I'm going to take a minute to talk about Turn, +Brie Sheldon's game about playing a shapeshifter in a rural town.

I love the way the setting is a necessary reflection of the rules for changing shape. These characters live in rural towns, not just as a setting convenience, or for a particular flavor of story, but because the reality of their lives demands it. They can't run away to an urban jungle for long, nor can they live alone forever in the woods. They need to live part of their lives as a beast in the wild, and part of it among humans.

But can't I just, I dunno, not do that? Can't I just deny my nature and live full time as a human or as a beast? Well, you can try. Your nature will not change, though, and over time your other side will grow restless and demand to be heard. With each stress you encounter that could be solved trivially by a dose of your powers, or by simply assuming your other shape, or taking on your other way of thinking, you will be pulled closer to shifting involuntarily. And, once you change involuntarily, returning to your preferred shape is no simple feat.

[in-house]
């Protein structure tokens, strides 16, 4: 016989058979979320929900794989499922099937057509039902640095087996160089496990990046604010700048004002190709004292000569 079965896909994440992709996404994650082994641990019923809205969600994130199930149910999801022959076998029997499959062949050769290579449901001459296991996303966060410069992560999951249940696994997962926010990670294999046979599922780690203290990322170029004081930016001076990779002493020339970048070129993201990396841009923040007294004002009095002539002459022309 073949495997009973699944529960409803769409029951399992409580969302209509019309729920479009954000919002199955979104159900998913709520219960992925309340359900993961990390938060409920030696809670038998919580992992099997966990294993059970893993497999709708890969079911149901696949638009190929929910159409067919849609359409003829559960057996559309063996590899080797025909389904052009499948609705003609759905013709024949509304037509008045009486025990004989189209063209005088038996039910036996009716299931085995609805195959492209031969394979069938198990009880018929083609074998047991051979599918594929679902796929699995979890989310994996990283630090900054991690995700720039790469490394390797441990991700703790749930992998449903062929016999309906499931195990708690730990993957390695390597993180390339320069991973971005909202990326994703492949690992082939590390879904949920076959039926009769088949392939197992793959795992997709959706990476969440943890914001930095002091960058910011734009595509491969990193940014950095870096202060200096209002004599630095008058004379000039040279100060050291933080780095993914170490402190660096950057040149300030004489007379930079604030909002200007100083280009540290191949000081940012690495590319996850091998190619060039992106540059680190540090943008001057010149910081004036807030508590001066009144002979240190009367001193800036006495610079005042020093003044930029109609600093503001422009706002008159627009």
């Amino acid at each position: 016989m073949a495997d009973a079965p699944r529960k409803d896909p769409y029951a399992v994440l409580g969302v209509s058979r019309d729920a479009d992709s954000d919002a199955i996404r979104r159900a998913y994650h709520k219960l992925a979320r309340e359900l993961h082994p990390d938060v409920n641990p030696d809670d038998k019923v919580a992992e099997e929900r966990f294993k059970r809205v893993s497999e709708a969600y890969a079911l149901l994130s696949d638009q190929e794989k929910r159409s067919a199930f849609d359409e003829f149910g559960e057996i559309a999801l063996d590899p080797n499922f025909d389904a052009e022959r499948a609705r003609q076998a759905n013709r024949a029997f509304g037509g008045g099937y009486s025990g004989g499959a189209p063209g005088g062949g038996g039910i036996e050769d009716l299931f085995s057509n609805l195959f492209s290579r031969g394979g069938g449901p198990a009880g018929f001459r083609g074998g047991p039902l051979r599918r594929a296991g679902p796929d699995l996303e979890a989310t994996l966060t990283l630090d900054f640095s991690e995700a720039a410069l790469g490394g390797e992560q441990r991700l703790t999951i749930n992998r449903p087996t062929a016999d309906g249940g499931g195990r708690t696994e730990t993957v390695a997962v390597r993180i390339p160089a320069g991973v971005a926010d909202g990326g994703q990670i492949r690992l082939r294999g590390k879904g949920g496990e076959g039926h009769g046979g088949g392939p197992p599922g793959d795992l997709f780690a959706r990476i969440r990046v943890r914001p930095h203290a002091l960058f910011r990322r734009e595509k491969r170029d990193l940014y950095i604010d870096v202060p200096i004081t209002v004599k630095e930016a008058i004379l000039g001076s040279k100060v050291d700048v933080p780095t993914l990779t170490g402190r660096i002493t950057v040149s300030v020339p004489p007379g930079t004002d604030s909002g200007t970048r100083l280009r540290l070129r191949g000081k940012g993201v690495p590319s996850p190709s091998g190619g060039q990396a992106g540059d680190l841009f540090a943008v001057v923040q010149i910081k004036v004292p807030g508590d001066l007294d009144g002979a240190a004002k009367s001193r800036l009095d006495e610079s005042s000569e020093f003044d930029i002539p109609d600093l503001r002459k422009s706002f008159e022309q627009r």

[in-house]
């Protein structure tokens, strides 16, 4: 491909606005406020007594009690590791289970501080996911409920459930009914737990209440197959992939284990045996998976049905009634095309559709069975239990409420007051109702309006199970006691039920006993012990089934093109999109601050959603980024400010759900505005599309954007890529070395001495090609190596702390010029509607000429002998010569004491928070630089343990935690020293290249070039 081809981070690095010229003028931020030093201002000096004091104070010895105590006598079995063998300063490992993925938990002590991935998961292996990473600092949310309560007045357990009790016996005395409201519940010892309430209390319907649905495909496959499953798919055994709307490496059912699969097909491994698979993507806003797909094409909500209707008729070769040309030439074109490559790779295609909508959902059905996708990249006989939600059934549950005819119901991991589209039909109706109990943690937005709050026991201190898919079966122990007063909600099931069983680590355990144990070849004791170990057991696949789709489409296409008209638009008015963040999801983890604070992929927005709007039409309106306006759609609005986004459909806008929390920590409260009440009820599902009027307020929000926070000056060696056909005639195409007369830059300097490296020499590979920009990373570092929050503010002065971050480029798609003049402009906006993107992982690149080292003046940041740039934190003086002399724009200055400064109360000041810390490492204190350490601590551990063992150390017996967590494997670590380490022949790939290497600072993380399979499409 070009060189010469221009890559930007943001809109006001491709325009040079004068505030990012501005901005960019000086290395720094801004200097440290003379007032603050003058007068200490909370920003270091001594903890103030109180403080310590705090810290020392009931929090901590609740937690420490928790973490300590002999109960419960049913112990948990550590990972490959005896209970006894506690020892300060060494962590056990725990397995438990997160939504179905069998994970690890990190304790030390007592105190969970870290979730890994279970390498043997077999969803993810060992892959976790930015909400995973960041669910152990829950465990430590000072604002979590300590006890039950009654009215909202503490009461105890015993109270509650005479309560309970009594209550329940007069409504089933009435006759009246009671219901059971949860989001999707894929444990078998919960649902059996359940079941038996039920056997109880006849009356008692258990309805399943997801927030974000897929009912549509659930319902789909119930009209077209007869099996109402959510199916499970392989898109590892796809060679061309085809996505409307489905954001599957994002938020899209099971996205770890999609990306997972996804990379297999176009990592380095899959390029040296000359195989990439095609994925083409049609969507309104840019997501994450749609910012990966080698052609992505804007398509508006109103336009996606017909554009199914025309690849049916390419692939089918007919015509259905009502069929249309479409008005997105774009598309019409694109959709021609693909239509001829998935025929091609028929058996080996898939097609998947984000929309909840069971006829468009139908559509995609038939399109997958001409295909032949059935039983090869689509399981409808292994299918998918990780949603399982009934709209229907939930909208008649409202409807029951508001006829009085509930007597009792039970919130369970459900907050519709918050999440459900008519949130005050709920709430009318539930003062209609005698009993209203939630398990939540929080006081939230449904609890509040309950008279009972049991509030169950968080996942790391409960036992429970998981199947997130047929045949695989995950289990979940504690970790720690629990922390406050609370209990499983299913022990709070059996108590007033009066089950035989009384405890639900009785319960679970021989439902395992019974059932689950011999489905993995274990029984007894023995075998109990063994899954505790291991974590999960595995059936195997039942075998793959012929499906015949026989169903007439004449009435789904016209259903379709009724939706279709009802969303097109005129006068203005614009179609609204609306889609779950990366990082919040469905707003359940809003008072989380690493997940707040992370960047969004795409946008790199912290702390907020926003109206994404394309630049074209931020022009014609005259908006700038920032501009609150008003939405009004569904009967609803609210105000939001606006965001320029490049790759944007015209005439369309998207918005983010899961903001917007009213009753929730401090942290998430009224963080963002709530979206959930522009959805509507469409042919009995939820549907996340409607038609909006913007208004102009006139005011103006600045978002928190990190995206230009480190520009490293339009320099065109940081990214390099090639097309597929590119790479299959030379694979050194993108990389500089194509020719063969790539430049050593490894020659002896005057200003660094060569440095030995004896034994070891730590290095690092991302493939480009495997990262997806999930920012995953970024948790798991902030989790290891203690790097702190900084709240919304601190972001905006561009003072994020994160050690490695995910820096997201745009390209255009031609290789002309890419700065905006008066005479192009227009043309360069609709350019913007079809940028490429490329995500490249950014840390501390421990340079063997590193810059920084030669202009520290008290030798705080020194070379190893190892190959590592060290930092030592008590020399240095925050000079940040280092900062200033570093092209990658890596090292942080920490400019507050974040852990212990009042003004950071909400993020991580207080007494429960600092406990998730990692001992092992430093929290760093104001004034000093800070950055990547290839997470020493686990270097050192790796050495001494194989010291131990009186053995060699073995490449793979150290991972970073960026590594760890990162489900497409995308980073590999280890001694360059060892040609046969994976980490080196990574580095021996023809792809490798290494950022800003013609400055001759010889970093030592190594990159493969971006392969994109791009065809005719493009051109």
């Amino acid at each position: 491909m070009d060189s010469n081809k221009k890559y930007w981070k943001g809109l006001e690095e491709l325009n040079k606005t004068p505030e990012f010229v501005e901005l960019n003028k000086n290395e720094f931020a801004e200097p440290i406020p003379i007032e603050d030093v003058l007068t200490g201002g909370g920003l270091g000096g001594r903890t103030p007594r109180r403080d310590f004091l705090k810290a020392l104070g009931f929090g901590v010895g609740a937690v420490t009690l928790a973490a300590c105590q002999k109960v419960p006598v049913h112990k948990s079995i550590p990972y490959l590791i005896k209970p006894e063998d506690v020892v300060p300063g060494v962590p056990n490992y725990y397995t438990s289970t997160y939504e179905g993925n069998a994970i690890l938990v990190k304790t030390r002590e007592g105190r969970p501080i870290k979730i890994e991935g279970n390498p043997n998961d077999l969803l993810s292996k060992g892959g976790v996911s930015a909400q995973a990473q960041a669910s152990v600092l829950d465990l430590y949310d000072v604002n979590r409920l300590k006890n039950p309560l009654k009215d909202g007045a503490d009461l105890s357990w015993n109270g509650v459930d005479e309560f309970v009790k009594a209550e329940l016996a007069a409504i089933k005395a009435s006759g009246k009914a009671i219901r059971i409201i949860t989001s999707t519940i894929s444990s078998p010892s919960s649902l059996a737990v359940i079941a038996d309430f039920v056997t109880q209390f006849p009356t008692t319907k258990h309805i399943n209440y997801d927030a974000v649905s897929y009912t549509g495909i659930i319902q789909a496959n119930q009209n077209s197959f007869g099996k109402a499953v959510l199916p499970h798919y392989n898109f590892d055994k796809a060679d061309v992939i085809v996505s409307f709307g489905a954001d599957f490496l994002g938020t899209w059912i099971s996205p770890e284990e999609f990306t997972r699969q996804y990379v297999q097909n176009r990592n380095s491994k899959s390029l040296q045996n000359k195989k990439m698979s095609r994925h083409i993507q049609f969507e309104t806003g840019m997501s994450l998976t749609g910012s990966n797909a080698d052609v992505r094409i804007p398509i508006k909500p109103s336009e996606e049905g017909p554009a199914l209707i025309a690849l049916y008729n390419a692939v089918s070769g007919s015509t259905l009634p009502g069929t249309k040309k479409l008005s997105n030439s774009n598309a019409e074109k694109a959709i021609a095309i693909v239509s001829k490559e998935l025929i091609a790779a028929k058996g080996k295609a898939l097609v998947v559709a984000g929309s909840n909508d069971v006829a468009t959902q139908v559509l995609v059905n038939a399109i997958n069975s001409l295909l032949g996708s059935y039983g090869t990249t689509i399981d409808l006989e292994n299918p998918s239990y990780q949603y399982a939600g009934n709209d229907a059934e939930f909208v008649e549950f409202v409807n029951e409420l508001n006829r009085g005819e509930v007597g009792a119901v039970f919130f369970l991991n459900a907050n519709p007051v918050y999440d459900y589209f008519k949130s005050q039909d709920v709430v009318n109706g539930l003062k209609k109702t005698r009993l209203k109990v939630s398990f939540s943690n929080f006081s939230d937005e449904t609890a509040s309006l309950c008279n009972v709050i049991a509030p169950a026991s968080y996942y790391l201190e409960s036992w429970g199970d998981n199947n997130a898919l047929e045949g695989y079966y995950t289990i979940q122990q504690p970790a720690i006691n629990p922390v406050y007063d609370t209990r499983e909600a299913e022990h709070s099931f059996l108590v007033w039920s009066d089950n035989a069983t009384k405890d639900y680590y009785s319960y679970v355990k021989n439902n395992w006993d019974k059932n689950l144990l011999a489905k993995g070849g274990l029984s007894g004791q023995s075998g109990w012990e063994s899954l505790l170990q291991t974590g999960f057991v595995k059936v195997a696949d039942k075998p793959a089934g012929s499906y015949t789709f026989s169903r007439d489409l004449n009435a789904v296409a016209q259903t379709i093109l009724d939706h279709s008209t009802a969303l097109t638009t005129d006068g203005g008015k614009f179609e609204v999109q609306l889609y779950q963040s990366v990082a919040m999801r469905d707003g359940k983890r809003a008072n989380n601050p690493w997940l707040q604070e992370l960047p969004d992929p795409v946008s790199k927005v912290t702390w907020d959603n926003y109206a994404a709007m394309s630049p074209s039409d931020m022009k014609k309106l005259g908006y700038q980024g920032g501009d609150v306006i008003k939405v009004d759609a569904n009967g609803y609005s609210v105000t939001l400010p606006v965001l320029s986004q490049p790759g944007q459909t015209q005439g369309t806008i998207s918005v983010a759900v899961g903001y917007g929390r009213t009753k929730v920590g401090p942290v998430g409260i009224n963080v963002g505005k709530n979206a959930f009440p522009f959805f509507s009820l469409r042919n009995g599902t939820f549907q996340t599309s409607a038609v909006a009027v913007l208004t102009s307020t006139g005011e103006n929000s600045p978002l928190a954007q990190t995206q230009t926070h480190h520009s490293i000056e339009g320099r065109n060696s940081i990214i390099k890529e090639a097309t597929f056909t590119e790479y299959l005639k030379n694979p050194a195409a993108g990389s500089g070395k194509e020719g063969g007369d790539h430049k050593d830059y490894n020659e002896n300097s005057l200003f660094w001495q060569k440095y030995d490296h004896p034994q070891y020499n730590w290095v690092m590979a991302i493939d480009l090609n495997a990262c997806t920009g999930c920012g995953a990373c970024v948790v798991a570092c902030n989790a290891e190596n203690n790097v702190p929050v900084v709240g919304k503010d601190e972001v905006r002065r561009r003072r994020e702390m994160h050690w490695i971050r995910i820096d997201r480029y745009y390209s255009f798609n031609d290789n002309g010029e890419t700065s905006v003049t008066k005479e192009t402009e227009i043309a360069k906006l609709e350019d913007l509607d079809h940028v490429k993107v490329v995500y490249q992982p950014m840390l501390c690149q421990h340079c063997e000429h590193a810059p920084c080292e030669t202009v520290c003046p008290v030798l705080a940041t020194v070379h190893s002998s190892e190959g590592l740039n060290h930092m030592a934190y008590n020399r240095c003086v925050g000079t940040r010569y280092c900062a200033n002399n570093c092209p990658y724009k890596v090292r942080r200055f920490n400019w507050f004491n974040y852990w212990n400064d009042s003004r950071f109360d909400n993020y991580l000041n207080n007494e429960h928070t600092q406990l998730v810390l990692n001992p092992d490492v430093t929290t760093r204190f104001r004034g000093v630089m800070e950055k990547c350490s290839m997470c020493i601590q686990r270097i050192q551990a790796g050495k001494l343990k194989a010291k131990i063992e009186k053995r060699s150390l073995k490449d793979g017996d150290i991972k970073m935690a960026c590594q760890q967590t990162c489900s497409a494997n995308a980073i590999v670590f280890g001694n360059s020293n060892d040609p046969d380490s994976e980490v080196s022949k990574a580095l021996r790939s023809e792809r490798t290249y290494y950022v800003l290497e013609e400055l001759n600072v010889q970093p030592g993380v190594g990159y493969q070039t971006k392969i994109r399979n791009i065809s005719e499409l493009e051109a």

The only way to avoid revealing your nature to others, and thus inspiring fear and rejection (and possibly violence), is to stay where you can both be human and be a beast: a rural town.
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